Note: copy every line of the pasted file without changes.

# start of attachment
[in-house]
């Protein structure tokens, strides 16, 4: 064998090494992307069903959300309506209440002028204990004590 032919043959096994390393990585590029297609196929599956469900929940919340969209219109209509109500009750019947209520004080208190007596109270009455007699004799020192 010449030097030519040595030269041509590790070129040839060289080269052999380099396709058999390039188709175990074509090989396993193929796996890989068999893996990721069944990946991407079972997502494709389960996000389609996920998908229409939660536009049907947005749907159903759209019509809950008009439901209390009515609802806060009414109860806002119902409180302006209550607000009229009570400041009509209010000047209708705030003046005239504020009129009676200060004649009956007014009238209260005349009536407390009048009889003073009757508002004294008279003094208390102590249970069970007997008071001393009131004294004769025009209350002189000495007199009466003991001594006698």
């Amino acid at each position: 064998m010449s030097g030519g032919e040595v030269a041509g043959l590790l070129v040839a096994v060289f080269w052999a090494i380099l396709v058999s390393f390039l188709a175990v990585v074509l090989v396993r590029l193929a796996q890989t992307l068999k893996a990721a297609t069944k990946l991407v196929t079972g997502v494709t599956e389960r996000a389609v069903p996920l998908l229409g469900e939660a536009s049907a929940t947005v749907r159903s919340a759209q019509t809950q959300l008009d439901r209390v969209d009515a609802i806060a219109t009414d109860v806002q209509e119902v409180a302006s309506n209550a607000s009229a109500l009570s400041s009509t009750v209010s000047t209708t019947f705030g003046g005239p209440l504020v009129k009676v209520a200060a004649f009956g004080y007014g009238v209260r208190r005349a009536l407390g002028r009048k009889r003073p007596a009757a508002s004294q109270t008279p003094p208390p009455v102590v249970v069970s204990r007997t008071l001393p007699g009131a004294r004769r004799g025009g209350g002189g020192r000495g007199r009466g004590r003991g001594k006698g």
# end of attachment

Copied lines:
[in-house]
């Protein structure tokens, strides 16, 4: 064998090494992307069903959300309506209440002028204990004590 032919043959096994390393990585590029297609196929599956469900929940919340969209219109209509109500009750019947209520004080208190007596109270009455007699004799020192 010449030097030519040595030269041509590790070129040839060289080269052999380099396709058999390039188709175990074509090989396993193929796996890989068999893996990721069944990946991407079972997502494709389960996000389609996920998908229409939660536009049907947005749907159903759209019509809950008009439901209390009515609802806060009414109860806002119902409180302006209550607000009229009570400041009509209010000047209708705030003046005239504020009129009676200060004649009956007014009238209260005349009536407390009048009889003073009757508002004294008279003094208390102590249970069970007997008071001393009131004294004769025009209350002189000495007199009466003991001594006698």
């Amino acid at each position: 064998m010449s030097g030519g032919e040595v030269a041509g043959l590790l070129v040839a096994v060289f080269w052999a090494i380099l396709v058999s390393f390039l188709a175990v990585v074509l090989v396993r590029l193929a796996q890989t992307l068999k893996a990721a297609t069944k990946l991407v196929t079972g997502v494709t599956e389960r996000a389609v069903p996920l998908l229409g469900e939660a536009s049907a929940t947005v749907r159903s919340a759209q019509t809950q959300l008009d439901r209390v969209d009515a609802i806060a219109t009414d109860v806002q209509e119902v409180a302006s309506n209550a607000s009229a109500l009570s400041s009509t009750v209010s000047t209708t019947f705030g003046g005239p209440l504020v009129k009676v209520a200060a004649f009956g004080y007014g009238v209260r208190r005349a009536l407390g002028r009048k009889r003073p007596a009757a508002s004294q109270t008279p003094p208390p009455v102590v249970v069970s204990r007997t008071l001393p007699g009131a004294r004769r004799g025009g209350g002189g020192r000495g007199r009466g004590r003991g001594k006698g």